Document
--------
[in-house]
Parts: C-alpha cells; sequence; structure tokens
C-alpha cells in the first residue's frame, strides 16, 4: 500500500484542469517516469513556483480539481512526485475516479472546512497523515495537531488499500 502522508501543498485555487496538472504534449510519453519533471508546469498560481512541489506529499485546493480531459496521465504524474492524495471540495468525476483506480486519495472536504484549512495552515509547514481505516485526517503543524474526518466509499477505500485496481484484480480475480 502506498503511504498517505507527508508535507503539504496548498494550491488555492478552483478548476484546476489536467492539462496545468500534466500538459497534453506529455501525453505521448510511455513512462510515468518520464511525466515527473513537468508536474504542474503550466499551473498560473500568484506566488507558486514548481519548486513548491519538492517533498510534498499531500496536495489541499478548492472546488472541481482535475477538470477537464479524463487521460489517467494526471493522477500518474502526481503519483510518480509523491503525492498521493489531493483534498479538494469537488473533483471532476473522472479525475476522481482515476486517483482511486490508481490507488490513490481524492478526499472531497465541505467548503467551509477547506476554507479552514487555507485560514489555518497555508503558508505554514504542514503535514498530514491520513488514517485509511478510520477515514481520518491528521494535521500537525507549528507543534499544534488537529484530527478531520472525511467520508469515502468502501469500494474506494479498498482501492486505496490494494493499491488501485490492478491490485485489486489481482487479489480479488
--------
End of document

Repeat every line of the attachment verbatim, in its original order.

[in-house]
Parts: C-alpha cells; sequence; structure tokens
C-alpha cells in the first residue's frame, strides 16, 4: 500500500484542469517516469513556483480539481512526485475516479472546512497523515495537531488499500 502522508501543498485555487496538472504534449510519453519533471508546469498560481512541489506529499485546493480531459496521465504524474492524495471540495468525476483506480486519495472536504484549512495552515509547514481505516485526517503543524474526518466509499477505500485496481484484480480475480 502506498503511504498517505507527508508535507503539504496548498494550491488555492478552483478548476484546476489536467492539462496545468500534466500538459497534453506529455501525453505521448510511455513512462510515468518520464511525466515527473513537468508536474504542474503550466499551473498560473500568484506566488507558486514548481519548486513548491519538492517533498510534498499531500496536495489541499478548492472546488472541481482535475477538470477537464479524463487521460489517467494526471493522477500518474502526481503519483510518480509523491503525492498521493489531493483534498479538494469537488473533483471532476473522472479525475476522481482515476486517483482511486490508481490507488490513490481524492478526499472531497465541505467548503467551509477547506476554507479552514487555507485560514489555518497555508503558508505554514504542514503535514498530514491520513488514517485509511478510520477515514481520518491528521494535521500537525507549528507543534499544534488537529484530527478531520472525511467520508469515502468502501469500494474506494479498498482501492486505496490494494493499491488501485490492478491490485485489486489481482487479489480479488